Monitoring the Future 2019: Teen Vaping Climbs Significantly: THC Daily vs Past Month
Monitoring the Future 2019: Teen Vaping Climbs Significantly: Teens Report Reasons for Vaping

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The Latest News

Reports of Deaths Related to Vaping

The Food and Drug Administration (FDA) has alerted the public to thousands of reports of serious lung illnesses associated with vaping, including dozens of deaths. They’re working with the Centers for Disease Control and Prevention (CDC) to investigate the cause of these illnesses. Many of the suspect products tested by the states or federal health officials have been identified as vaping products containing THC, the main psychotropic (mind-altering) ingredient in marijuana. Some of the patients reported vaping a mixture of THC and nicotine; and some reported vaping nicotine alone. (For more details, read this blog post.) While the CDC and FDA continue to investigate possible other contributing substances, CDC has identified a thickening agent—Vitamin E acetate—as a chemical of concern among people with e-cigarette or vaping associated lung injuries. They recommend that people should not use any product containing Vitamin E acetate, or any vaping products containing THC; particularly from informal sources like friends, family, or in-person and online dealers. They also warn against modifying any products purchased in stores, or using any vaping products bought on the street. The FDA is asking people, including health professionals, to report any adverse (negative) effects of vaping products. The CDC has posted an information page for consumers.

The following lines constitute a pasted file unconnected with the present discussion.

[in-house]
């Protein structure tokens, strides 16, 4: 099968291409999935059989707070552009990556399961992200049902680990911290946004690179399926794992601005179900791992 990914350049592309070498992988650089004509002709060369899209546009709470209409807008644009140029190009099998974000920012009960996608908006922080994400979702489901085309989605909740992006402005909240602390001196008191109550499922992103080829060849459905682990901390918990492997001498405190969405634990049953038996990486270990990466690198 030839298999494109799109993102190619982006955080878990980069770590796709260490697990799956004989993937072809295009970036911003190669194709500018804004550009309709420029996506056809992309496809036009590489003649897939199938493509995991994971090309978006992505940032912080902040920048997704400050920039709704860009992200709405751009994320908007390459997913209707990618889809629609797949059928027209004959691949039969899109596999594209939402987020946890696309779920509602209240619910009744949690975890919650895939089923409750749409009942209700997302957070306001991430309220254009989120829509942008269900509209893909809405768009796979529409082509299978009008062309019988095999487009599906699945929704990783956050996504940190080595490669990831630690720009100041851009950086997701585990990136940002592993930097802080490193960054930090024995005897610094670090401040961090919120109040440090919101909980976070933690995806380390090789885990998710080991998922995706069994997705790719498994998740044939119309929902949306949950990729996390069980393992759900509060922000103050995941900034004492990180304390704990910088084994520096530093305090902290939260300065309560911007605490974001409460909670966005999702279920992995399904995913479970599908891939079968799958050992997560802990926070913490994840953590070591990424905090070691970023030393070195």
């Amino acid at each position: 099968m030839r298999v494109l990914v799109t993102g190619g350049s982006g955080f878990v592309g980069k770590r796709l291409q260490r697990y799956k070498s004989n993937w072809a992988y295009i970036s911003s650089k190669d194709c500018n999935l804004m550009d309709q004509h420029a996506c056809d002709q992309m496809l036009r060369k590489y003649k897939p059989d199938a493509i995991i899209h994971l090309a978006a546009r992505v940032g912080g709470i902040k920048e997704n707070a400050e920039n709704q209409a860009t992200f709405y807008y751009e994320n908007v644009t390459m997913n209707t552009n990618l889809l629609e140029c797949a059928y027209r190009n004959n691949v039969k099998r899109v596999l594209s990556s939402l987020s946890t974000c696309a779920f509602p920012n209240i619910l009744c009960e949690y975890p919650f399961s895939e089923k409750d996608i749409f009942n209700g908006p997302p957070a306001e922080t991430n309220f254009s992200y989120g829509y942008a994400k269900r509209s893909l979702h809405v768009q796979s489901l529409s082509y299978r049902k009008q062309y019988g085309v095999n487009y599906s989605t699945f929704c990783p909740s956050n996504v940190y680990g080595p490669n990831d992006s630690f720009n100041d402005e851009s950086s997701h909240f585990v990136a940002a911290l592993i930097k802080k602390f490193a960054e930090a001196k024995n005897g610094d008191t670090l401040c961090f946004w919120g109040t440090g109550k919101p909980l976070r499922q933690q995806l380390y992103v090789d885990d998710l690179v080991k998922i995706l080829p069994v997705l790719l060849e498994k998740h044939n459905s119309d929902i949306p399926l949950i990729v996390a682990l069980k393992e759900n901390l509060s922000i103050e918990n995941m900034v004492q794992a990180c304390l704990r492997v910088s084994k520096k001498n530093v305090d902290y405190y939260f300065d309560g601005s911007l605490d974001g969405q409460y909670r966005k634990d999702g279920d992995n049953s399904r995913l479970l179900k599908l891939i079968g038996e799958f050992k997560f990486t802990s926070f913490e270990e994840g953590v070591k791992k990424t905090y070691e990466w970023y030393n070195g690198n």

Resources

NOTE: All resources are from the National Institute on Drug Abuse and available online only unless otherwise indicated.

Publications

Mind Matters

Campaigns and other links

Research and Statistics

For more statistics on teen drug abuse, see NIDA’s Monitoring the Future study.

Multimedia and Interactive Resources

A toxic mix: 7,000+ chemicals in cigarette smoke, More than 70 can cause cancer, That's a recipe for disaster. Explore some of the ingredients.

Informational videos and digital media, including widgets for your website, are available through the Center for Tobacco Products Exchange Lab.

Additional Resources

Activity Ideas

Find FREE science- and standards-based classroom lessons and multimedia activities on teens and drugs – all funded or created by NIDA: Lesson Plan and Activity Finder Results: Tobacco, Nicotine, & E-Cigarettes

Additional Ideas

Classroom Activities

Become a CSI Agent